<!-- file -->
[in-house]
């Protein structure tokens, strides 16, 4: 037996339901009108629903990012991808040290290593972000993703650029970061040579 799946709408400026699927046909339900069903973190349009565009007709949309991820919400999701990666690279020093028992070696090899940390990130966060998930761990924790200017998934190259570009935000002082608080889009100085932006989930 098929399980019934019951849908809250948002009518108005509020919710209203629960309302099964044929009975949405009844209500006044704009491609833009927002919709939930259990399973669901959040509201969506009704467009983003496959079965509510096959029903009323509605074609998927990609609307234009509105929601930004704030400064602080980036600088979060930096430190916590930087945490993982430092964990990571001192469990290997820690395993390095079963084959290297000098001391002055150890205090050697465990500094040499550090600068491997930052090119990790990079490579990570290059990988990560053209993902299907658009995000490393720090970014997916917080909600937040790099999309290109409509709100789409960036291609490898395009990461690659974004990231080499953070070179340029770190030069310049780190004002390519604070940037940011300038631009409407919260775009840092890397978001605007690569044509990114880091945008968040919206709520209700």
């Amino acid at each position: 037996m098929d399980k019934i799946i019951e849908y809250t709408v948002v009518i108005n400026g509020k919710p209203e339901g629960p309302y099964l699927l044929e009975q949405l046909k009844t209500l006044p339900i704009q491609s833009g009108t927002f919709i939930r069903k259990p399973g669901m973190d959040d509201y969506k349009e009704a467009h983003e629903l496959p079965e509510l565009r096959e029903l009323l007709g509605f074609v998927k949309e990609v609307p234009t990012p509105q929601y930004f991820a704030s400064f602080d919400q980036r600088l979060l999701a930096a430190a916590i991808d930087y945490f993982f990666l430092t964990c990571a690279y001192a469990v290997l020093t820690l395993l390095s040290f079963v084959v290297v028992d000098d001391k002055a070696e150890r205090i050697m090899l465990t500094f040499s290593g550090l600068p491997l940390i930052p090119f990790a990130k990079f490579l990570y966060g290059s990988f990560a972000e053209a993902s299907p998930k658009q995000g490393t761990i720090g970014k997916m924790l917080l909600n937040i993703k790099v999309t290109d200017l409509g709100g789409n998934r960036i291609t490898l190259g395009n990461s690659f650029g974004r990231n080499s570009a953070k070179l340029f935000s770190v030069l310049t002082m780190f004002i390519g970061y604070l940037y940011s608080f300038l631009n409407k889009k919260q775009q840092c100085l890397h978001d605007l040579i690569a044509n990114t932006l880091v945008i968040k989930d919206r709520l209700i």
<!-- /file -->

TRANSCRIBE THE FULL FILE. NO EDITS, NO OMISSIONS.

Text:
[in-house]
């Protein structure tokens, strides 16, 4: 037996339901009108629903990012991808040290290593972000993703650029970061040579 799946709408400026699927046909339900069903973190349009565009007709949309991820919400999701990666690279020093028992070696090899940390990130966060998930761990924790200017998934190259570009935000002082608080889009100085932006989930 098929399980019934019951849908809250948002009518108005509020919710209203629960309302099964044929009975949405009844209500006044704009491609833009927002919709939930259990399973669901959040509201969506009704467009983003496959079965509510096959029903009323509605074609998927990609609307234009509105929601930004704030400064602080980036600088979060930096430190916590930087945490993982430092964990990571001192469990290997820690395993390095079963084959290297000098001391002055150890205090050697465990500094040499550090600068491997930052090119990790990079490579990570290059990988990560053209993902299907658009995000490393720090970014997916917080909600937040790099999309290109409509709100789409960036291609490898395009990461690659974004990231080499953070070179340029770190030069310049780190004002390519604070940037940011300038631009409407919260775009840092890397978001605007690569044509990114880091945008968040919206709520209700």
């Amino acid at each position: 037996m098929d399980k019934i799946i019951e849908y809250t709408v948002v009518i108005n400026g509020k919710p209203e339901g629960p309302y099964l699927l044929e009975q949405l046909k009844t209500l006044p339900i704009q491609s833009g009108t927002f919709i939930r069903k259990p399973g669901m973190d959040d509201y969506k349009e009704a467009h983003e629903l496959p079965e509510l565009r096959e029903l009323l007709g509605f074609v998927k949309e990609v609307p234009t990012p509105q929601y930004f991820a704030s400064f602080d919400q980036r600088l979060l999701a930096a430190a916590i991808d930087y945490f993982f990666l430092t964990c990571a690279y001192a469990v290997l020093t820690l395993l390095s040290f079963v084959v290297v028992d000098d001391k002055a070696e150890r205090i050697m090899l465990t500094f040499s290593g550090l600068p491997l940390i930052p090119f990790a990130k990079f490579l990570y966060g290059s990988f990560a972000e053209a993902s299907p998930k658009q995000g490393t761990i720090g970014k997916m924790l917080l909600n937040i993703k790099v999309t290109d200017l409509g709100g789409n998934r960036i291609t490898l190259g395009n990461s690659f650029g974004r990231n080499s570009a953070k070179l340029f935000s770190v030069l310049t002082m780190f004002i390519g970061y604070l940037y940011s608080f300038l631009n409407k889009k919260q775009q840092c100085l890397h978001d605007l040579i690569a044509n990114t932006l880091v945008i968040k989930d919206r709520l209700i």